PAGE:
Electric power network decision effects

Steven R. Harper, Deborah L. Thurston

Research output: Contribution to journalArticlepeer-review

Abstract

Electric power networks pose design decision complexities characteristic of other large engineered systems. A great number of decisions must be made by many decision-makers, some decisions are made in a sequential manner over very long time periods, objectives compete, a large number of feasible solutions exist, and one decision-maker's actions can impact others, whose reactions in turn can affect the original decision-maker. This article addresses these issues, with a focus on the problem of determining when and how to consider decisions as an individual decision-maker vs. as part of a networked system. An electric power network analysis is presented, where local plant managers must decide when to replace existing power generation equipment (coal, oil, natural gas, nuclear, and hydropower) with an equivalent number of 12-megawatt natural gas-fueled microturbine generators. Competing objectives include cost, reliability, and environmental impact.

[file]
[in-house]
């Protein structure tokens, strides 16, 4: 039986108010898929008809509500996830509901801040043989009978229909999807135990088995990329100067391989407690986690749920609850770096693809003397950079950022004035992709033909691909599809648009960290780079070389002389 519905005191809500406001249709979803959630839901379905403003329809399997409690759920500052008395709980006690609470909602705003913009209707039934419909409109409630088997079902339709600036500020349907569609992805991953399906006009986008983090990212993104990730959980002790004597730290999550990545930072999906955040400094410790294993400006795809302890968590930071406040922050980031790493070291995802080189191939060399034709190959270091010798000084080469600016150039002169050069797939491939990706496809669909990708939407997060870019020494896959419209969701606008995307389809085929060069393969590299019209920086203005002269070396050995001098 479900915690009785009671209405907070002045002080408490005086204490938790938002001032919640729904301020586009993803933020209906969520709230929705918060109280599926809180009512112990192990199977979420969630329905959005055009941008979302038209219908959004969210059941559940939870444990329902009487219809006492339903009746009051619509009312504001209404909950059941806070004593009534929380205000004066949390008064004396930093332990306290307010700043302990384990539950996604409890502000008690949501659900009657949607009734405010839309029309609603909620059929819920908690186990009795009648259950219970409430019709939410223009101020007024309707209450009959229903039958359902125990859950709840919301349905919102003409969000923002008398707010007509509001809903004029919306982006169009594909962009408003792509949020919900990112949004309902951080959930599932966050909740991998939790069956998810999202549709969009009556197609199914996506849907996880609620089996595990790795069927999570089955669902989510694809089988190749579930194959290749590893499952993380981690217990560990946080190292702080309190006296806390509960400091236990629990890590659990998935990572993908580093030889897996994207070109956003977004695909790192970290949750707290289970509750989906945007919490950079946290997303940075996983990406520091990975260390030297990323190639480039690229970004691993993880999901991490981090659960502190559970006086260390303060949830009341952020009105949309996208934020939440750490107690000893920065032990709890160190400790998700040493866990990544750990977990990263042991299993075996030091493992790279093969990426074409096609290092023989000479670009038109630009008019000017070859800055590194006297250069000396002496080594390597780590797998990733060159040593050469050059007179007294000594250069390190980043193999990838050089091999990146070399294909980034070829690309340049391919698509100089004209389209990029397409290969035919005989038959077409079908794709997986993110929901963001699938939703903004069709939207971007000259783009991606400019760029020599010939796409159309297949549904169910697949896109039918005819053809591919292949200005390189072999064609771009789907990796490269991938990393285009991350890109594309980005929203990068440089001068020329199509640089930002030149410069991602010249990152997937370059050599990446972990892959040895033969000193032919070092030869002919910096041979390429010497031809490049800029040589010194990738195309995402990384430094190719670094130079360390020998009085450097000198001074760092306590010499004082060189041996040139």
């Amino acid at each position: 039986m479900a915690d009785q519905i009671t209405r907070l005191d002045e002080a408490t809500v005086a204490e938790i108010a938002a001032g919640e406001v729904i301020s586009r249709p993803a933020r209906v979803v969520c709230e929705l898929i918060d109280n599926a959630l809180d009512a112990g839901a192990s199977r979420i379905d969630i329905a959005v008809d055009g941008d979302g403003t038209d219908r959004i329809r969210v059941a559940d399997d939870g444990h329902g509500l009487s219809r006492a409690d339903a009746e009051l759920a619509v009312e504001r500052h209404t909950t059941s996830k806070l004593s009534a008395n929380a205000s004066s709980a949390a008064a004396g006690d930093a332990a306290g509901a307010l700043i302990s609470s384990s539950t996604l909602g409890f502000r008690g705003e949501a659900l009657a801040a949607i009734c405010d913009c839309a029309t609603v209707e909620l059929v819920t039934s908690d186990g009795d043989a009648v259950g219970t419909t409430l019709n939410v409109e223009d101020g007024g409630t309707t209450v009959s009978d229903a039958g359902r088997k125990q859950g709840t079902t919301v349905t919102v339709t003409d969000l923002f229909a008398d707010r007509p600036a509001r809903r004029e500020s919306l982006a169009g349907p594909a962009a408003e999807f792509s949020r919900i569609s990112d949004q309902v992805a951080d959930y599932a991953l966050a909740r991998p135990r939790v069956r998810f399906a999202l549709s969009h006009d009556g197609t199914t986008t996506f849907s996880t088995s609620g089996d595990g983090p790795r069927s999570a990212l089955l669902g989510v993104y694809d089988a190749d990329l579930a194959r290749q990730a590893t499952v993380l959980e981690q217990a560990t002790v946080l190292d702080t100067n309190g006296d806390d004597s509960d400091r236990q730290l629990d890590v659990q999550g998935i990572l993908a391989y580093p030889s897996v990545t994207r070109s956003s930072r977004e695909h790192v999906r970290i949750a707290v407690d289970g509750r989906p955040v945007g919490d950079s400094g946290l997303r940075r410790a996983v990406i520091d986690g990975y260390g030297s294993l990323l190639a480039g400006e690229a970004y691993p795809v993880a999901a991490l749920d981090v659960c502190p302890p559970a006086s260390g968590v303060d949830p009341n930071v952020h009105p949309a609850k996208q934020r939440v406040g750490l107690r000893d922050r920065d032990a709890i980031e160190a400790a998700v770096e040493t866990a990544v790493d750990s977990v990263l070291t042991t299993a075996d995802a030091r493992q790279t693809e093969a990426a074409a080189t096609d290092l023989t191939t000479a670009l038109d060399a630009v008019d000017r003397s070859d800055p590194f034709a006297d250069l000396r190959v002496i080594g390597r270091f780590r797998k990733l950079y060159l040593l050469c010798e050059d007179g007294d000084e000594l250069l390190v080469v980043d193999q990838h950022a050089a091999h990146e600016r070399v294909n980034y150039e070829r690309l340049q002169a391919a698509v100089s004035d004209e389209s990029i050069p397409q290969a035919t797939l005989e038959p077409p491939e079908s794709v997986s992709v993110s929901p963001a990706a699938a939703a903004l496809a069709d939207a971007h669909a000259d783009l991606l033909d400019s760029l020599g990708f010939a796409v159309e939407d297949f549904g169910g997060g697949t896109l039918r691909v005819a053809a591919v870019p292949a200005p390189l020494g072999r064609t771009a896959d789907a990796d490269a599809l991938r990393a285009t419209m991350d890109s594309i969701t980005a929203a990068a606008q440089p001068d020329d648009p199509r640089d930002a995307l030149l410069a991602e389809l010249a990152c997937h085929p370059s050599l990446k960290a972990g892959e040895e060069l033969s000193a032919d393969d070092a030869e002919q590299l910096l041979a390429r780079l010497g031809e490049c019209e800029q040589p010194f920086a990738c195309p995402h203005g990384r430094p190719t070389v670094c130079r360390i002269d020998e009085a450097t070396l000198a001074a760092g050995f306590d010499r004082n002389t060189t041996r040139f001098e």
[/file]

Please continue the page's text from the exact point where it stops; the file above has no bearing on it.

Original languageEnglish (US)
Pages (from-to)22-49
Number of pages28
JournalEngineering Economist
Volume54
Issue number1
DOIs
StatePublished - Jan 1 2009

ASJC Scopus subject areas

  • Education
  • Economics and Econometrics
  • Engineering(all)

Fingerprint Dive into the research topics of 'Electric power network decision effects'. Together they form a unique fingerprint.

Cite this